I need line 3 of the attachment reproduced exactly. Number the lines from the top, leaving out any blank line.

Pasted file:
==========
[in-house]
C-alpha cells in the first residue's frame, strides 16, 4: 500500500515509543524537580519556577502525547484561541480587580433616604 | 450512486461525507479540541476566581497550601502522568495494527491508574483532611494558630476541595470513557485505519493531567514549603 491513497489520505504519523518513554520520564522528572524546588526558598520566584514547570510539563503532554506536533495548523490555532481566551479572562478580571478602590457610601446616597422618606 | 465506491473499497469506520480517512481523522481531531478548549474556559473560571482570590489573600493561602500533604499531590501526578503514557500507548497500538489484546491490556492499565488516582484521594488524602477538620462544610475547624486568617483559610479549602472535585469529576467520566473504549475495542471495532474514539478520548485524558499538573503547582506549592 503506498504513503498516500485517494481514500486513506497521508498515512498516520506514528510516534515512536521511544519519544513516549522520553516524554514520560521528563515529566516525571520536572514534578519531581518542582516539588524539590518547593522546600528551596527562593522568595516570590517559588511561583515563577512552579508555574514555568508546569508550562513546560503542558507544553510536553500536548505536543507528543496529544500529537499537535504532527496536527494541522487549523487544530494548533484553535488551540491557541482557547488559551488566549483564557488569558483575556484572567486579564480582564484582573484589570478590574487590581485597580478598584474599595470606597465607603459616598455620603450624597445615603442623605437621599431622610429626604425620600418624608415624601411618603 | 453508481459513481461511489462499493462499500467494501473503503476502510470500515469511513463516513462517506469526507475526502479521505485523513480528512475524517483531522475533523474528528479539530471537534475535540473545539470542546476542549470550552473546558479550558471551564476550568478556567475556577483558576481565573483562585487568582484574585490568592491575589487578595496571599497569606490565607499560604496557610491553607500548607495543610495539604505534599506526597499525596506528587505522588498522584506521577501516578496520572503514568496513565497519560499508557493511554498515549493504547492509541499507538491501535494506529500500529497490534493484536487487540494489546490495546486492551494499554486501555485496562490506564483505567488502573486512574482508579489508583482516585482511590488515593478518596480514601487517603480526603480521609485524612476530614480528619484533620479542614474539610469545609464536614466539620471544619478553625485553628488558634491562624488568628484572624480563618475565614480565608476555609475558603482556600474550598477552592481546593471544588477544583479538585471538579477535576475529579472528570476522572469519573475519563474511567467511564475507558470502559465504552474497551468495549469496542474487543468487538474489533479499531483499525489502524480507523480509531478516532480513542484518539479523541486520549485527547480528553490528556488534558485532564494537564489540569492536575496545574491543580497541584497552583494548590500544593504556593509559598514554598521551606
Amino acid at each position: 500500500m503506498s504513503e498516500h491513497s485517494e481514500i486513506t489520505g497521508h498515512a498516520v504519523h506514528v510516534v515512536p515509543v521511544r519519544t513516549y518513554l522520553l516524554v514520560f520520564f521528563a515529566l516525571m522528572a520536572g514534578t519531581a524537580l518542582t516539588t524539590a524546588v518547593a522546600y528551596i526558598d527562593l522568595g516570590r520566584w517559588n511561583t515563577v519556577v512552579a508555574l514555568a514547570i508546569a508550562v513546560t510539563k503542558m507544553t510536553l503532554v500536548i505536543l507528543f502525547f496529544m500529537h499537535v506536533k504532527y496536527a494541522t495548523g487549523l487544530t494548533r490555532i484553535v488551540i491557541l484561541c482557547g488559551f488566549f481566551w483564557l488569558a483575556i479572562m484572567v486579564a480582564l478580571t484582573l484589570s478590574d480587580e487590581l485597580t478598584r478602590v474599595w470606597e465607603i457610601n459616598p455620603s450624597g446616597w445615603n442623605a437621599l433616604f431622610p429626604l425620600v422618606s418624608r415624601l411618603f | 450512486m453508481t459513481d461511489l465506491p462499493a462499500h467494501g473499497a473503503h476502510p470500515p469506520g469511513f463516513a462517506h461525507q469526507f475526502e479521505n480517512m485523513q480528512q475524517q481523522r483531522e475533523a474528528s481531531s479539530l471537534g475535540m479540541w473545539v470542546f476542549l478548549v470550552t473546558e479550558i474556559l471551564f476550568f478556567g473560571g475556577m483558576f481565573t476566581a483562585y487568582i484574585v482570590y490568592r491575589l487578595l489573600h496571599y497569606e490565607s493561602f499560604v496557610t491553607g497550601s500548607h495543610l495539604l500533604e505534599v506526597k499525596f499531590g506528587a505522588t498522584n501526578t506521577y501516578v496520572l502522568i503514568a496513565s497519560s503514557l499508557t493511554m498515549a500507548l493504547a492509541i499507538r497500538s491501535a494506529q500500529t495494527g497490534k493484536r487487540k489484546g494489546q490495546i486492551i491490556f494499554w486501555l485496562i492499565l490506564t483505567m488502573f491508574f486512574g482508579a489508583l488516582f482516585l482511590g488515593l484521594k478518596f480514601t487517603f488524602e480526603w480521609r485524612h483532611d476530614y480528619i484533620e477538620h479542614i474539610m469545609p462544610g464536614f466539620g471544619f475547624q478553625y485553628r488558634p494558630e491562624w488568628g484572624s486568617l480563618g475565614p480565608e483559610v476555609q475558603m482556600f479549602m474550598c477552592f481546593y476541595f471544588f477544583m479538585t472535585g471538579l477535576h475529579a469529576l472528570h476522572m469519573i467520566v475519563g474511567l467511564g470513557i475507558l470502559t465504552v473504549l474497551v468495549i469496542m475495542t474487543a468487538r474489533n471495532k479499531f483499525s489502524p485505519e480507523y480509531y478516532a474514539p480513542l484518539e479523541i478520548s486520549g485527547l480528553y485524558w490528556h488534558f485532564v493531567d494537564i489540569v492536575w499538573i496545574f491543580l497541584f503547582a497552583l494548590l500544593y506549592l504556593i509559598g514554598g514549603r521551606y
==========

Amino acid at each position: 500500500m503506498s504513503e498516500h491513497s485517494e481514500i486513506t489520505g497521508h498515512a498516520v504519523h506514528v510516534v515512536p515509543v521511544r519519544t513516549y518513554l522520553l516524554v514520560f520520564f521528563a515529566l516525571m522528572a520536572g514534578t519531581a524537580l518542582t516539588t524539590a524546588v518547593a522546600y528551596i526558598d527562593l522568595g516570590r520566584w517559588n511561583t515563577v519556577v512552579a508555574l514555568a514547570i508546569a508550562v513546560t510539563k503542558m507544553t510536553l503532554v500536548i505536543l507528543f502525547f496529544m500529537h499537535v506536533k504532527y496536527a494541522t495548523g487549523l487544530t494548533r490555532i484553535v488551540i491557541l484561541c482557547g488559551f488566549f481566551w483564557l488569558a483575556i479572562m484572567v486579564a480582564l478580571t484582573l484589570s478590574d480587580e487590581l485597580t478598584r478602590v474599595w470606597e465607603i457610601n459616598p455620603s450624597g446616597w445615603n442623605a437621599l433616604f431622610p429626604l425620600v422618606s418624608r415624601l411618603f | 450512486m453508481t459513481d461511489l465506491p462499493a462499500h467494501g473499497a473503503h476502510p470500515p469506520g469511513f463516513a462517506h461525507q469526507f475526502e479521505n480517512m485523513q480528512q475524517q481523522r483531522e475533523a474528528s481531531s479539530l471537534g475535540m479540541w473545539v470542546f476542549l478548549v470550552t473546558e479550558i474556559l471551564f476550568f478556567g473560571g475556577m483558576f481565573t476566581a483562585y487568582i484574585v482570590y490568592r491575589l487578595l489573600h496571599y497569606e490565607s493561602f499560604v496557610t491553607g497550601s500548607h495543610l495539604l500533604e505534599v506526597k499525596f499531590g506528587a505522588t498522584n501526578t506521577y501516578v496520572l502522568i503514568a496513565s497519560s503514557l499508557t493511554m498515549a500507548l493504547a492509541i499507538r497500538s491501535a494506529q500500529t495494527g497490534k493484536r487487540k489484546g494489546q490495546i486492551i491490556f494499554w486501555l485496562i492499565l490506564t483505567m488502573f491508574f486512574g482508579a489508583l488516582f482516585l482511590g488515593l484521594k478518596f480514601t487517603f488524602e480526603w480521609r485524612h483532611d476530614y480528619i484533620e477538620h479542614i474539610m469545609p462544610g464536614f466539620g471544619f475547624q478553625y485553628r488558634p494558630e491562624w488568628g484572624s486568617l480563618g475565614p480565608e483559610v476555609q475558603m482556600f479549602m474550598c477552592f481546593y476541595f471544588f477544583m479538585t472535585g471538579l477535576h475529579a469529576l472528570h476522572m469519573i467520566v475519563g474511567l467511564g470513557i475507558l470502559t465504552v473504549l474497551v468495549i469496542m475495542t474487543a468487538r474489533n471495532k479499531f483499525s489502524p485505519e480507523y480509531y478516532a474514539p480513542l484518539e479523541i478520548s486520549g485527547l480528553y485524558w490528556h488534558f485532564v493531567d494537564i489540569v492536575w499538573i496545574f491543580l497541584f503547582a497552583l494548590l500544593y506549592l504556593i509559598g514554598g514549603r521551606y